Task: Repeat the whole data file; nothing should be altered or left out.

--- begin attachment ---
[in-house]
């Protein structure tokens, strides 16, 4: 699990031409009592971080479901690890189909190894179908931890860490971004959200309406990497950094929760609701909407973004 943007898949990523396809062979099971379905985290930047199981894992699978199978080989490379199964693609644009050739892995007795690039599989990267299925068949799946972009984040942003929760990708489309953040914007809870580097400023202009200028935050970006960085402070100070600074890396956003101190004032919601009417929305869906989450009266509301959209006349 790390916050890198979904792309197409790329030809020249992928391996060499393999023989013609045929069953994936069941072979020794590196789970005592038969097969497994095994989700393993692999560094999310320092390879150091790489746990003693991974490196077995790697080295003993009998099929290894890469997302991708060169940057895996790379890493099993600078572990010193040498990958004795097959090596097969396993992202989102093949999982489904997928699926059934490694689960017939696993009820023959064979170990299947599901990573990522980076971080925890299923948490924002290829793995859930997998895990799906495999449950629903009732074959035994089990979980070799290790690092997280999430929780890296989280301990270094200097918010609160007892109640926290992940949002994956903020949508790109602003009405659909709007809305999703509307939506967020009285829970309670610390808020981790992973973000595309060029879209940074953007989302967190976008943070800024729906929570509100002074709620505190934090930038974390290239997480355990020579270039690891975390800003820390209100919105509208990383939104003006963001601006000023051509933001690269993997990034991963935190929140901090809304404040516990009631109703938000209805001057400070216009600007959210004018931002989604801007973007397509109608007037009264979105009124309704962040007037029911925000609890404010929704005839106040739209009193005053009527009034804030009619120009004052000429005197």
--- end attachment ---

[in-house]
């Protein structure tokens, strides 16, 4: 699990031409009592971080479901690890189909190894179908931890860490971004959200309406990497950094929760609701909407973004 943007898949990523396809062979099971379905985290930047199981894992699978199978080989490379199964693609644009050739892995007795690039599989990267299925068949799946972009984040942003929760990708489309953040914007809870580097400023202009200028935050970006960085402070100070600074890396956003101190004032919601009417929305869906989450009266509301959209006349 790390916050890198979904792309197409790329030809020249992928391996060499393999023989013609045929069953994936069941072979020794590196789970005592038969097969497994095994989700393993692999560094999310320092390879150091790489746990003693991974490196077995790697080295003993009998099929290894890469997302991708060169940057895996790379890493099993600078572990010193040498990958004795097959090596097969396993992202989102093949999982489904997928699926059934490694689960017939696993009820023959064979170990299947599901990573990522980076971080925890299923948490924002290829793995859930997998895990799906495999449950629903009732074959035994089990979980070799290790690092997280999430929780890296989280301990270094200097918010609160007892109640926290992940949002994956903020949508790109602003009405659909709007809305999703509307939506967020009285829970309670610390808020981790992973973000595309060029879209940074953007989302967190976008943070800024729906929570509100002074709620505190934090930038974390290239997480355990020579270039690891975390800003820390209100919105509208990383939104003006963001601006000023051509933001690269993997990034991963935190929140901090809304404040516990009631109703938000209805001057400070216009600007959210004018931002989604801007973007397509109608007037009264979105009124309704962040007037029911925000609890404010929704005839106040739209009193005053009527009034804030009619120009004052000429005197």